Speaking to consumer habits

The rush to export voice assistants into a growing variety of products is a direct reaction to consumer demand for this technology. Consultancy firm Capgemini recently released a paper on what they are calling conversational commerce – the consumer purchase of items via voice based personal assistants. The report found that 51 per cent of consumers surveyed in the US, France, Germany and the UK are already users of voice assistants. Within three years, they predict that 40 per cent of consumers will use a voice assistant to make purchases rather than a website or app. Significantly, 31 per cent will also use an assistant instead of visiting a physical retail space. The fact that consumers are enticed by the idea of shopping by voice demonstrates that the convenience, speed, and ability to multi task offered by voice assistants is of great commercial value.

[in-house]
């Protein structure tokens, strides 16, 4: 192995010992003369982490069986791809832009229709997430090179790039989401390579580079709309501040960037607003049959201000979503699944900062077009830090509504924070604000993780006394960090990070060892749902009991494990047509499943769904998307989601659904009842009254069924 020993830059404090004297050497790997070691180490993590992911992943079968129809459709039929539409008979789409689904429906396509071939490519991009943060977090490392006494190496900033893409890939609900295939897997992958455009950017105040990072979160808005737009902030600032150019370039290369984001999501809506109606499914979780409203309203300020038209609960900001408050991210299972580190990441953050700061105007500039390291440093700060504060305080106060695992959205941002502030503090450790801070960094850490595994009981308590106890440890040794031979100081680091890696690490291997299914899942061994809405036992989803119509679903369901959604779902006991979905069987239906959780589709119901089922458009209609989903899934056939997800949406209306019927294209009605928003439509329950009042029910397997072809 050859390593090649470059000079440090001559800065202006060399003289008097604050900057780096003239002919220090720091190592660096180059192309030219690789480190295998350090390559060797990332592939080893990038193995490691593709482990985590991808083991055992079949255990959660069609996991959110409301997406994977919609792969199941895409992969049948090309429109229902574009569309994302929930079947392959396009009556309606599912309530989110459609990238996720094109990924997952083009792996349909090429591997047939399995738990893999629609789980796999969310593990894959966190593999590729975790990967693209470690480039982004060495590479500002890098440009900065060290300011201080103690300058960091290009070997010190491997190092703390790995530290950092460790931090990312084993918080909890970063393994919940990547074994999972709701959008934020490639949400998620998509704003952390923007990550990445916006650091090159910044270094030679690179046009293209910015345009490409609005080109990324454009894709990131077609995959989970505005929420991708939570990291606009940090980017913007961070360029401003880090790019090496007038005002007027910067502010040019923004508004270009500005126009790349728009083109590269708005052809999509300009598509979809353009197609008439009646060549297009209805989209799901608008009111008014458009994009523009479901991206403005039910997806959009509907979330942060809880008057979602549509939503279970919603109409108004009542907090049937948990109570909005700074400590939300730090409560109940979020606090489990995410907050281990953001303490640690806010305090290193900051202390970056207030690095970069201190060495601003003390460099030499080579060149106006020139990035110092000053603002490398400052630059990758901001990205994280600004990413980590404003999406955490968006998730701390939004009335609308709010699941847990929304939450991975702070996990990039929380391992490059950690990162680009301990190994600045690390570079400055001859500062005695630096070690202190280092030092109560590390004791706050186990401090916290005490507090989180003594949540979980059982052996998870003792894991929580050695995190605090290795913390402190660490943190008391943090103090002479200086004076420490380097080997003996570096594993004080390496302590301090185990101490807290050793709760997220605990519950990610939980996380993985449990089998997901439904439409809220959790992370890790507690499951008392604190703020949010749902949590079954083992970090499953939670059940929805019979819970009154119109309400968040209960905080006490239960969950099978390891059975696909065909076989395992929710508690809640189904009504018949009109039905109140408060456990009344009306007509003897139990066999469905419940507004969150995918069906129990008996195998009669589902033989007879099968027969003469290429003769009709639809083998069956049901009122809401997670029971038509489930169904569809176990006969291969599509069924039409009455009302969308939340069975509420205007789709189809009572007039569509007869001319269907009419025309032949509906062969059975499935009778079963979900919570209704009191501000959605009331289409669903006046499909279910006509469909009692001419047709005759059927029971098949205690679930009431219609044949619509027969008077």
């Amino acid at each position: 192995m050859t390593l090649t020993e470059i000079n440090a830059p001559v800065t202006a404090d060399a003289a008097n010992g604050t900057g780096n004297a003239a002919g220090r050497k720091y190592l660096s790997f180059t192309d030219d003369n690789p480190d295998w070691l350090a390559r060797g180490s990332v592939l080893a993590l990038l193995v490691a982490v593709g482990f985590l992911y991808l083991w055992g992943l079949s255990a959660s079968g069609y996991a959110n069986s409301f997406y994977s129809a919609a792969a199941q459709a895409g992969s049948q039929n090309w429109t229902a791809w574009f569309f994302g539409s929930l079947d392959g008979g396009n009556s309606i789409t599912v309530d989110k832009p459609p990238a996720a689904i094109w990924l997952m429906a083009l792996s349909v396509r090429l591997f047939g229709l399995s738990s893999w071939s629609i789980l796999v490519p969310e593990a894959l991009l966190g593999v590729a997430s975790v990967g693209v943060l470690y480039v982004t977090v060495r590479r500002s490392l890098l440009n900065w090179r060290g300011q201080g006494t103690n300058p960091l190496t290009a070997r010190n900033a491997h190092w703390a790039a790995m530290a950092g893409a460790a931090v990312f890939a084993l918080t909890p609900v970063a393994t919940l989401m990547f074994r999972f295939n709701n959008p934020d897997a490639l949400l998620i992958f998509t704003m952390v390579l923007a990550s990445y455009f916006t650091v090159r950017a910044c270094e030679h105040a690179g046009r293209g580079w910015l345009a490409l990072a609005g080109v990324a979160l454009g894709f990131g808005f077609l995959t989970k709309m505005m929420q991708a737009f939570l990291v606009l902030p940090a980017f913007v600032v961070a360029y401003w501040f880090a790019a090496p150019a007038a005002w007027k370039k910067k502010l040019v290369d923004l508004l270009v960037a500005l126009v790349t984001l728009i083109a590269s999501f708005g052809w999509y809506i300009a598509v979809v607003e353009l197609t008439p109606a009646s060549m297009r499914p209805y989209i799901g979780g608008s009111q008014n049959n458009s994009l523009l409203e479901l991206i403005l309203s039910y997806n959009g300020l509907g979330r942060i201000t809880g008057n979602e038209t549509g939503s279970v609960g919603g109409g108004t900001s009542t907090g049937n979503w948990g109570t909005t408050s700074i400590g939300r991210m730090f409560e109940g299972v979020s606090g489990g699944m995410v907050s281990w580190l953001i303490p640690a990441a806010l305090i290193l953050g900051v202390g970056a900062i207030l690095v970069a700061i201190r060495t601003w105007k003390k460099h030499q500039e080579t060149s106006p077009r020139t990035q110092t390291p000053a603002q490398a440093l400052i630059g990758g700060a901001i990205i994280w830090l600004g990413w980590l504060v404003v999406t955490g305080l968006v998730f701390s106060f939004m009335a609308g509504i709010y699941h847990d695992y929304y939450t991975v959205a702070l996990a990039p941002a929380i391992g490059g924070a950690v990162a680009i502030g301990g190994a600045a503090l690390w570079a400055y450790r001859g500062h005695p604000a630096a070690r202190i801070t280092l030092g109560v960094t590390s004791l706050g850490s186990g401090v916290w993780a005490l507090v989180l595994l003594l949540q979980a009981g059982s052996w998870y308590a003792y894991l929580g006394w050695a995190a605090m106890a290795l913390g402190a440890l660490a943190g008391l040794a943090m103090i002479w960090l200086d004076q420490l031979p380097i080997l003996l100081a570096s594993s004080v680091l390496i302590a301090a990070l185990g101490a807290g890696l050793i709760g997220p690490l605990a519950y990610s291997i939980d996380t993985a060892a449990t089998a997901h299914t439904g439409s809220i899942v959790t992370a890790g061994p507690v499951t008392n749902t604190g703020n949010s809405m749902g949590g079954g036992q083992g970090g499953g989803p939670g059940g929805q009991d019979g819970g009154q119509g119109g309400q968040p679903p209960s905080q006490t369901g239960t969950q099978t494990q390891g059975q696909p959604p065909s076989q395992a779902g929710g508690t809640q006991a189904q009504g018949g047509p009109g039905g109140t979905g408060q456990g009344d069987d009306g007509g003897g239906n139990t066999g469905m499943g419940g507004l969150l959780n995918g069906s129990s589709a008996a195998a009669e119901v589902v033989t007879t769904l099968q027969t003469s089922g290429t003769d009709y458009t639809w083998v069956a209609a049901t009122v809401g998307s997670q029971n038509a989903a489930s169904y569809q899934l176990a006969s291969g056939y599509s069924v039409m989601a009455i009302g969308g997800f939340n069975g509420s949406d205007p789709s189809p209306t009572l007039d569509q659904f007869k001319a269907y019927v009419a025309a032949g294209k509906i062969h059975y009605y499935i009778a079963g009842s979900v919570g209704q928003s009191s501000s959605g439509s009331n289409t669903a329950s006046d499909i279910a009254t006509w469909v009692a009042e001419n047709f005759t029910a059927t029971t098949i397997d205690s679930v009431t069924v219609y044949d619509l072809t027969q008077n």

Did I hear that correctly?

As with any new form of technology, where there are advantages, there are also drawbacks. With voice based personal assistants, one of the main problems still affecting adoption is fundamental technological issues relating to the use of the voice. Speech recognition technology is far from perfect, as any user of Google Assistant, Alex or Siri will testify. Unless commands or phrases are uttered clearly, digital assistants struggle to understand. Sensitive microphones might have made these devices better at picking out sounds, but they do still struggle in noisy environments. Anyone who has ever asked a device to play loud music will be all too aware of this problem. When the sentence “Hey, Google, turn up the volume”, leads to the desired result, more often than not the speaker will then be incapable of hearing any requests to turn it down…